Well, wonder no more.
A Q&A I recorded at one of the Toronto International Film Festival screenings of Errol Morris’s new documentary on Secretary of Defense, Donald Rumsfeld. Morris talks a bit about language, and a bit about the contradictions and snowflakes of a political lifer that is still in his bubble of denial. It is a rather excellent 12 minute supplement to the film itself.
Following my roundtable interview with Don Thacker during Toronto After Dark, and after seeing Motivational Growth, I had a few follow up questions for the delightfully verbose director. Sitting on a Starbucks patio at Queen St West and John, Thacker was kind enough to answer my questions. The result was an in depth discussion on what makes his film tick, the problems with contemporary auteurship, the obsession over cult films, and the cynicism with which films are being made today.
A: Were you aiming for a nihilistic tone with the film?
D: No. Absolutely not. Nope.
A: So what were you aiming for?
D: It’s a love story! He gets the girl! At the end of Inception, […] you don’t know if the top falls. That’s the thing. You shouldn’t care. If you’re arguing over whether or not the top fell, you missed the point. The movie is about whether or not he’s going to get home to his kids. Whether or not it was a dream doesn’t matter. The whole point of the film is that this guy has lost so much connection to reality – in Inception – […] that it doesn’t matter anymore whether or not it’s real. He needs to get home to his kids. […]
A: So if you’re arguing whether or not he died, you missed the point?
D: Yeah! […] Something of him left that apartment, you know? And that’s a beautiful thing. […] Imagine this statement. As opposed to a nihilistic “oh my god, everything sucks, he just died,” imagine a scenario in which I’d said “yeah, he died, but he got a chance to make everything right and fix it!” That’s a beautiful ending. Would you like to know more…?
During the Toronto After Dark Film Festival, I had the great pleasure of sitting down with Don Thacker, writer and director of the inventive, absurdist film with the talking mould: Motivational Growth. Now, Don’s a wonderful guy. But to say that I spoke at all would not only be an understatement, but it’d be a downright lie. Neither myself, nor my two fellow interviewers, got a word in edgewise save for asking all of five questions. The beautiful thing is that we didn’t have to. In spite of the months he’s been doing his festival tour, Thacker was just as excited to sit down and chat with us, as I’m sure he was on his first interview.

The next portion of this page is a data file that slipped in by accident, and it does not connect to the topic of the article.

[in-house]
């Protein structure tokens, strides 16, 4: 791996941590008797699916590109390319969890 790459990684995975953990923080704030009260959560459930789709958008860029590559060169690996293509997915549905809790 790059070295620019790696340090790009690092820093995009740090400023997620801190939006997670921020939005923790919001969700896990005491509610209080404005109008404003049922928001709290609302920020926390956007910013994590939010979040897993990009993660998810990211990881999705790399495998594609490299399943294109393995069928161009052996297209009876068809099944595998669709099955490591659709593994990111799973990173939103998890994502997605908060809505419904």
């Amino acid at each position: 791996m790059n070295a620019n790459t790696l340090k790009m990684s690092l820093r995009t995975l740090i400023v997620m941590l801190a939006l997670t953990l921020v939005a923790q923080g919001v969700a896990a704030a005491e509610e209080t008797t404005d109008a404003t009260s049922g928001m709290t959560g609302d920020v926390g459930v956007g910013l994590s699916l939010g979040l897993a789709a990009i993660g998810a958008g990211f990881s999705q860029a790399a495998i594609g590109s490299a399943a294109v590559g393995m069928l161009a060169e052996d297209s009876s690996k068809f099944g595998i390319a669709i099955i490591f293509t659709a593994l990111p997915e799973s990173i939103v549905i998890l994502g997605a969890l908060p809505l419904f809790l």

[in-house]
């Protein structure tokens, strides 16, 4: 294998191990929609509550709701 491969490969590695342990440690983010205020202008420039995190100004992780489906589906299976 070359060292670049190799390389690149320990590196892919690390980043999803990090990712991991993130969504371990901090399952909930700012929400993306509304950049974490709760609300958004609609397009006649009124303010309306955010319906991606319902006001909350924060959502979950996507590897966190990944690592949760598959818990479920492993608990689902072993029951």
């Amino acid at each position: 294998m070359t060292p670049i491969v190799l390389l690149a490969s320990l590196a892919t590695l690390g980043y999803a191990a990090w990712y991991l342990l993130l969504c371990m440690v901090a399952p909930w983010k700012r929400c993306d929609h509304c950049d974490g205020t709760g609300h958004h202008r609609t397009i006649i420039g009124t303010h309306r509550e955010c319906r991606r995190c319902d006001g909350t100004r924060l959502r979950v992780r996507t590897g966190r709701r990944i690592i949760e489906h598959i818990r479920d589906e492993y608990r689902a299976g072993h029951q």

I don’t even think we had a chance to ask how he came up with the concept for Motivational Growth before he started his story. “I was living in LA,” he began. “I did this foolish thing when I was 19 where I was like ‘I’m gonna save up $3000! I’m gonna go out to LA! And then I’ll be famous, and make all the movies! It’ll be great!’ I went to LA, and found that there’s a giant wall. […] [A]nd it’s built on broken dreams. It’s forded with hell tears, and it’s made metal by the aspirations of the young. […]And at the top is this giant line of networking that you have to get through to even get near the wall.
“At 19 you don’t know this,” he continues. “[…] And L.A. […] can be like a giant meat grinder from hell that destroys souls. My soul was one of those souls! I got into a bunch of bad business, worked with people who were shifty. And at one point I was living in this Australian lady’s apartment, but I was living in just one room of it. I didn’t have access to the common areas. […] And in the middle of the night […] I’d wake up, sneak out of the room, and I’d walk over to the couch and quietly turn the television on. And I sat there depressed. It was the only thing I had in my whole life. I couldn’t afford rent. […] I had no money. […]So I’m sitting there in my underwear, flipping through channels, and every time something went bad or I didn’t like something I’d just [change the channel]. And I just thought ‘wouldn’t it be great if I could just click and change to a different life?’ And then I [thought] ‘if this TV went away, I would fucking kill myself.’ That’s where I was. […] I was a kid, I didn’t know shit. Everything’s melodramatic when you’re 19, right?” Would you like to know more…?
Far and away one of the best films at Toronto After Dark this year, The Battery has been taking not only Toronto, but the international festival circuit by storm. Winner of three audience award prizes, and official selection of over 20 international film festivals, it’s living up to expectations as one of the best zombie films in years.
I had the opportunity to sit down with writer, director, producer and star Jeremy Gardner, and costar and producer Adam Cronheim to discuss the zombie-less zombie film. Though it is an originally executed film, in many ways, it’s still the same concept. “It’s still zombies,” says Gardner, “and all the rules apply. Even some of the tropes are there. But the seed of it was trying to focus on the way an apocalypse would affect the psychology and the psyche of the human rather than the macro scale that a lot of zombie movies try to do.”
Reportedly made for a meager $6,000, much of the concept of a two-man film was based on budgetary restraints. “Even as a fan of the genre, it forces you to refocus,” Gardner added on the impact of their budget. “It’s hard to splatter a head on screen when you have no money. So it forces you to be creative in what you show and what you don’t show. But I always like things like that, where it’s a little off screen. It’s like Texas Chainsaw Massacre where they always say that it’s one of the most violent movies ever, but you really don’t see anything. It’s all about mood, and tone, and terror.” Would you like to know more…?